The Printable KISS Grammar Books Back to 6th Grade ToC
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KISS Level 3.1.2 Mixed Subordinate Clauses
From the Writing of Sixth Graders
Analysis Key

     Note: I did not find any subordinate clauses in this collection that functions as a subject. Thus sentence number five is made up.

1. My name is Fred (PN), | and I have just heard [DO that my favorite

show Pokémon [#1] was taken (P) {off the air}]. |

2. Wrestlers go {into a cage} {with no way out [#2] } [Adv. to "no" unless they 

climb the cage (DO)]. |

3. Buddy went everywhere [ [#3] George went], | and he even slept {with him}. |

4. One reason is [PN it made money (DO), mainly [#4] [Adv. to "made" 

because lots {of people} watched it (DO) ]]. |

5. [Subj. That they were {in a far back room}] explains [DO why they did 

not hear the alarm (DO)]. |

6. It has stayed popular (PA) [Adv. to "has stayed" because people want 

to see family based shows [#5], [ [#6] which (PN) 7th Heaven is]]. |

7. He was so shocked [Adv. (result) to "so" that he pulled the trigger (DO)

{to his gun}], and [Adv. (result) to "so"  it shot {into the air}]. |

8. What *happens* [Adv. to "happens" if that was a really popular show

(PN) {in Japan and America}]? |

9. That's [PN why it needs to stay [#7] on]. |

10.  [Adv. to "should monitor" If the parents see a problem (DO)], they 

should monitor [DO what [#8] their child is watching]. |

1. "Pokémon" is an appositive to "show." See KISS Level 5.4 - Appositives.
2. "Out" is a preposition with an ellipsed object "no way out *of it*. It really does not make a difference if students include or do not include it within the parentheses.
3. The clause "George went" clearly modifies "everywhere." If we consider "everywhere" to be an adverb, then the clause is adverbial. But if we consider "everywhere" to be a noun used as an adverb, then we could consider the clause to be adjectival.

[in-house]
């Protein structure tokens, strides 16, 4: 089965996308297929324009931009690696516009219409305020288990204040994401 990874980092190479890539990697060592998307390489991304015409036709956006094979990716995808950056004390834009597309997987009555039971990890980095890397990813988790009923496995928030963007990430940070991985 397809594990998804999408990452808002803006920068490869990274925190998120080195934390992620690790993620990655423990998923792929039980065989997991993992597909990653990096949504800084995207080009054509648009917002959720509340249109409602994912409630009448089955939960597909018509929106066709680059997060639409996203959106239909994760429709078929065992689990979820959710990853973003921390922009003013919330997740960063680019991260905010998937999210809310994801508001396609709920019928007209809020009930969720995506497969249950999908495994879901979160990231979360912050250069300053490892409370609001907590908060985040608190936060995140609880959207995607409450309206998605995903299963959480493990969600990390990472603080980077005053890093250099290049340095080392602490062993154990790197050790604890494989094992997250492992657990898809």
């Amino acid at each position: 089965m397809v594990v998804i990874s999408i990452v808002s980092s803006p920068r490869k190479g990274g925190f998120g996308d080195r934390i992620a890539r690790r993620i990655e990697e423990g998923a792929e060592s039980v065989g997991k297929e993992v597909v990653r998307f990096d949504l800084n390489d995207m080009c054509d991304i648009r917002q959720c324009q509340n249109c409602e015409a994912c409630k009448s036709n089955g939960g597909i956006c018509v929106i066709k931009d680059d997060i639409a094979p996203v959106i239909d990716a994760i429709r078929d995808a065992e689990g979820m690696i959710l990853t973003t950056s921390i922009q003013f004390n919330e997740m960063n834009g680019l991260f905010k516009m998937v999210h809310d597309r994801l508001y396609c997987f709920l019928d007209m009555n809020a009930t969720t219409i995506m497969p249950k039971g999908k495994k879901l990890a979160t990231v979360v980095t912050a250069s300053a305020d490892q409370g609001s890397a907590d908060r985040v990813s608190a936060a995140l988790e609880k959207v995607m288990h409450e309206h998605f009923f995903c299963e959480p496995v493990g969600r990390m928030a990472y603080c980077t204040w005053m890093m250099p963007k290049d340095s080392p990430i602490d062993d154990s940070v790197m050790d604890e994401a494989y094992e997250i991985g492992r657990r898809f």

4. Note how "mainly" modifies the following adverbial clause. [You won't find this illustrated or explained in most grammar textbooks.
5. "Shows" is the direct object of the verbal (infinitive) "to see." The infinitive phrase functions as the direct object of "wanted."  [Should the question arise, "family based" could be explained in more detail. "Although KISS does not count it as a verbal, "based" is an adjective derived from a verb. "Family" can be explained as a noun used as an adverb to modify "based."]
6. This clause would raise a lot of discussion among grammarians. It can be seen as an adjective to "shows," as an appositive to "shows," or as an interjection.
7. Some grammar textbooks include "need" among the helping verbs and some do not. Therefore the finite verb here could be "needs to stay." If we do not consider "needs" as a helping verb then the verbal (infinitive) "to stay" functions as the direct object of "needs."
8. In clauses like this one (and the "which" clause in sentence six, the pronoun functions as both a coordinating conjunction and as a complement. In this case, "what" is also the direct object of "is watching."